GUIDEPOSTS TO RECOGNITION: COGNITION, MEMORY AND BRAIN INJURY
A Companion Guide To The Road To Rehabilitation Series
The dictionary definition of cognition is "the mental process or faculty of knowing, including aspects such as awareness, perception, reasoning, language, memory and judgment." Cognition, thus, includes all of the brain's mental input and output. Memory is a set of active processes that encode information ("package" the information so that is easier to remember), store information (which includes constantly re-arranging what is already in storage) and locate and retrieve information, as it is needed. Very few kinds of brain injury, such as viral infections deep within the brain, can impair memory without impairing other aspects of cognition. In the vast majority of cases, however, memory impairment is part of a more broad cognitive impairment.
The brain is our organ for thought, emotion and behavior. Injury can disrupt any or all of these brain functions, including the brain's ability to integrate functions and produce complex behavior. The only way to reliably identify the specific impairments of any given person with brain injury is through careful interview and examination of that person and, equally as important, detailed interviewing of the person's loved ones and caregivers.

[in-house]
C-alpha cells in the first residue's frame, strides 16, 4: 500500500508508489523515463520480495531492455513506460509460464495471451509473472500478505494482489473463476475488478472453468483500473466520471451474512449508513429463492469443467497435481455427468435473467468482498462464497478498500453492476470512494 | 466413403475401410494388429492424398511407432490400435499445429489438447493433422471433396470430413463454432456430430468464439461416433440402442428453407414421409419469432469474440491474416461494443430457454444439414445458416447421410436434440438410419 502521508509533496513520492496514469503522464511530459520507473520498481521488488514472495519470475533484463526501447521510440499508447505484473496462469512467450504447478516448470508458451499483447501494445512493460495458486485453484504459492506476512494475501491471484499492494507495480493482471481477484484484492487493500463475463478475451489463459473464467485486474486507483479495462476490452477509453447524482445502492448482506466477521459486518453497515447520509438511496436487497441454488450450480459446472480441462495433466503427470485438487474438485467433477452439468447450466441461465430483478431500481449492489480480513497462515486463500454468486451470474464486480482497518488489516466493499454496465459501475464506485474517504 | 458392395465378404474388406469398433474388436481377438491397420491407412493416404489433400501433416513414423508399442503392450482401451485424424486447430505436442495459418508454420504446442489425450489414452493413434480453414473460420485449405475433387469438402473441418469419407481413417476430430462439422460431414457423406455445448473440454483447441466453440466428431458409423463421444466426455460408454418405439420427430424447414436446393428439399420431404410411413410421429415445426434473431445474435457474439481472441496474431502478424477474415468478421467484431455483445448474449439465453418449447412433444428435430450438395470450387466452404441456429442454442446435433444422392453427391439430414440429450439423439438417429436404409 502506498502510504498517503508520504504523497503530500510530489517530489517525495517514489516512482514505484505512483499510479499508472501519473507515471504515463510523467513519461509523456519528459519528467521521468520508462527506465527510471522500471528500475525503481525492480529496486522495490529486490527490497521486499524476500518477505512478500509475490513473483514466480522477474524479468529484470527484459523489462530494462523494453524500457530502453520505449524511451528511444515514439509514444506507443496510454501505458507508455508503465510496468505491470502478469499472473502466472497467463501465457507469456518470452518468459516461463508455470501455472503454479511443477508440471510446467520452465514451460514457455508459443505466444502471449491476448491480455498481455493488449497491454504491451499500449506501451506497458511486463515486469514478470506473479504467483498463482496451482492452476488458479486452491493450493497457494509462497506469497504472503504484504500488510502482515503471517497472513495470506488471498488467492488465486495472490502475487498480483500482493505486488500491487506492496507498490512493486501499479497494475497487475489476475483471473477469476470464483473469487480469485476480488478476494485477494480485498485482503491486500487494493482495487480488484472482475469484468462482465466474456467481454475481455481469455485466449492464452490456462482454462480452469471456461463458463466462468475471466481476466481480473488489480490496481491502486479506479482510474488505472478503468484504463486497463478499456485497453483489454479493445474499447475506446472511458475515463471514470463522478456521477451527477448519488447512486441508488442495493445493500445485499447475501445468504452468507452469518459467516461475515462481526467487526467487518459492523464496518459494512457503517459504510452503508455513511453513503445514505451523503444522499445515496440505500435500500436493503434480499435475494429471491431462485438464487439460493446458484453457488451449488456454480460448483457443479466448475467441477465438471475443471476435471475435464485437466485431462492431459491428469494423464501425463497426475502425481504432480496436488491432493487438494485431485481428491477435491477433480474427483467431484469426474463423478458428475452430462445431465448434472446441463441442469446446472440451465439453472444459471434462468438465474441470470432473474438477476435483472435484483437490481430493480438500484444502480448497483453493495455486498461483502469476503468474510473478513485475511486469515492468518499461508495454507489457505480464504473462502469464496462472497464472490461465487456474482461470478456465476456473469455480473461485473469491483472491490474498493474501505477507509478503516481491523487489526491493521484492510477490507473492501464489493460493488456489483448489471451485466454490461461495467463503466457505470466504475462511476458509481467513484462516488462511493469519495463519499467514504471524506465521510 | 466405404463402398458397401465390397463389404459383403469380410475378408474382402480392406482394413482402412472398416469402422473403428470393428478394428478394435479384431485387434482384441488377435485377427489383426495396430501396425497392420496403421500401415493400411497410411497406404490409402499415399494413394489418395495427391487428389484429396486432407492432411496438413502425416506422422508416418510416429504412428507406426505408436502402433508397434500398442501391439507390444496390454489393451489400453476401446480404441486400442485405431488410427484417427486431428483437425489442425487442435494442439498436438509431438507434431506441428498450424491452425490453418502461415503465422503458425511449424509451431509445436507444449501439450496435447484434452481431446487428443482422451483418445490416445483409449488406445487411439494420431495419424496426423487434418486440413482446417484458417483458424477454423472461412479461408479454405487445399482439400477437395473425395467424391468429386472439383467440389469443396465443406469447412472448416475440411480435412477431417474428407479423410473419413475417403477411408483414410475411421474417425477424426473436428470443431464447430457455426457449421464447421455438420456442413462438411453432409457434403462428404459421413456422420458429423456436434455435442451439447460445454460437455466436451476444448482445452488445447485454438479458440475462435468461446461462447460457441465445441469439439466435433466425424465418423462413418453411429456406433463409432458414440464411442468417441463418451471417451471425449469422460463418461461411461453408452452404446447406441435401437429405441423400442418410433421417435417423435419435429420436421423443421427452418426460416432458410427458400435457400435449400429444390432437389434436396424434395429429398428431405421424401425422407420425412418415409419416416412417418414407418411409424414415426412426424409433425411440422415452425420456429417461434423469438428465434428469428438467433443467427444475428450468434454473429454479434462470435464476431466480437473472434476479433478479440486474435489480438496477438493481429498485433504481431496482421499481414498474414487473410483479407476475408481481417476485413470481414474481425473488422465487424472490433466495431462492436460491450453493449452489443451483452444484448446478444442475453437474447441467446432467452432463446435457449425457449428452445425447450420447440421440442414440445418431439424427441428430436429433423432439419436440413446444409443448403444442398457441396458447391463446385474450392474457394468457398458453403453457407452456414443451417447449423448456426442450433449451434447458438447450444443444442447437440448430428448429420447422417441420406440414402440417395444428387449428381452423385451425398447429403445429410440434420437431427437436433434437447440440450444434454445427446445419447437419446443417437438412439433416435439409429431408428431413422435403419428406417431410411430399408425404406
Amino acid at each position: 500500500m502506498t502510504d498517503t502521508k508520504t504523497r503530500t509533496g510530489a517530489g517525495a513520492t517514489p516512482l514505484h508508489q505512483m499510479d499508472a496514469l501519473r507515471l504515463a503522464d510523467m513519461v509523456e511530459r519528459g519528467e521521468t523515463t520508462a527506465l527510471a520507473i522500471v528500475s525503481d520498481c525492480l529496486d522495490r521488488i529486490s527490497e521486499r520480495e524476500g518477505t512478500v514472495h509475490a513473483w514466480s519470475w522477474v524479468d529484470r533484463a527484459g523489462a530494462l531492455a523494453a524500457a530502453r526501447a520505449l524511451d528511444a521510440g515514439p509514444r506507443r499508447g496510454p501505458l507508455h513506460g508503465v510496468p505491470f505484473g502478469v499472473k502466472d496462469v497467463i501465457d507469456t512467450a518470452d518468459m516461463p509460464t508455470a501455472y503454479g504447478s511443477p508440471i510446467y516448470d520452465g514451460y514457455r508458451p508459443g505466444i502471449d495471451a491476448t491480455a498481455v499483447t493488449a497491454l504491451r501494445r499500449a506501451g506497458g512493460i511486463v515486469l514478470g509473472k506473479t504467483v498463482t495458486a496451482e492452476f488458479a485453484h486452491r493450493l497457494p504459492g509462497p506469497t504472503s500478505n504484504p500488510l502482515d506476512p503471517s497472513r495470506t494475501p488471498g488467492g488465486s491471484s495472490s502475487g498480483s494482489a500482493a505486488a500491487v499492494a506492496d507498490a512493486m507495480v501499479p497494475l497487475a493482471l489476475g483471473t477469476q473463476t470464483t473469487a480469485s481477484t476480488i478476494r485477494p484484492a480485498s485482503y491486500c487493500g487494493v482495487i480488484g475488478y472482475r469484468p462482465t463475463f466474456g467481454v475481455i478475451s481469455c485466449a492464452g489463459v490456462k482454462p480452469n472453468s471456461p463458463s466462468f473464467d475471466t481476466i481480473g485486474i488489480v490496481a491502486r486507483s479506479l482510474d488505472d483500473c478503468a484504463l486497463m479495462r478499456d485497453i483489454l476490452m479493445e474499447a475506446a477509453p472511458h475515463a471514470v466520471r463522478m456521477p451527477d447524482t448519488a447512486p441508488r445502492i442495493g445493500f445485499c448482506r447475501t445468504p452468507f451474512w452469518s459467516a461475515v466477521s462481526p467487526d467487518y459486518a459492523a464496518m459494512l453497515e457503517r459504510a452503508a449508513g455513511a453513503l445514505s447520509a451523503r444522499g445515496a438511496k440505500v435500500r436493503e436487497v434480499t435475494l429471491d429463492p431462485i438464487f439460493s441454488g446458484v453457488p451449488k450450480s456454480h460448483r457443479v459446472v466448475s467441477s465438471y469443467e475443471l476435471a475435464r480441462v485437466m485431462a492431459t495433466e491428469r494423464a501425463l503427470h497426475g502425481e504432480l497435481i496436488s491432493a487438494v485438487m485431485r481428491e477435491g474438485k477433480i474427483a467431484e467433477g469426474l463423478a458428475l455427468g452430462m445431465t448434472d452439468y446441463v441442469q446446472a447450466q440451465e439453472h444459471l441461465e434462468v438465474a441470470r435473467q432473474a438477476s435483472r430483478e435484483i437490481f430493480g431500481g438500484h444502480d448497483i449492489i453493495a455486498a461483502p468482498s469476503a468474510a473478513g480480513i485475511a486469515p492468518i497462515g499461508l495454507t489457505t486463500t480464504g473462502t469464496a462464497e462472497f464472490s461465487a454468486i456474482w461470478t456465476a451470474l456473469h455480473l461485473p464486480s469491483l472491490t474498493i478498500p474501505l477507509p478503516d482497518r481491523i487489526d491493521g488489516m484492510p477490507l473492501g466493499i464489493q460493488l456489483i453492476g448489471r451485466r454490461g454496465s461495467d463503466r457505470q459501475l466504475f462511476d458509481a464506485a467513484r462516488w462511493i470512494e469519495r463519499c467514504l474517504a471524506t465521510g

There are hundreds of terms of specific components of cognition, and it is hard for anyone to keep track of them. If you become confused by technical terms, your best approach is to ask the professional to give you an example grounded in real-life behavior. In fact, doing so is useful even if you are not confused.
The most useful way to understand the cognitive consequences of brain injury is to know some of the basic categories of cognitive functions.
Cognitive impairments definitely can affect personality and emotion. For example, to be considerate and empathetic a person must have the cognitive ability to maintain two lines of thought simultaneously -- what he or she wants and what the other person wants. A deficit in this cognitive function can result in the person appearing self-centered and selfish, even when the intentions were otherwise.
The experience of having cognitive impairment in itself is frightening and discouraging, often leading to depression and anxiety. A competent cognitive treatment program will pay close attention to such emotional issues and will have the capacity to provide psychological and psychiatric treatment as needed.
The unusual course of cognitive deficits is that they are most severe just after injury, with an improving course thereafter. A commonly used rule of thumb is that recovery is rapid in the six months after emerging from coma, and it continues at a slowing pace for the next one to three years. However, there are many exceptions and not everyone has a smoothly improving road to recovery. When a person is showing an unstable, flat or negative course of cognitive recovery, medical complications should be suspected and evaluated.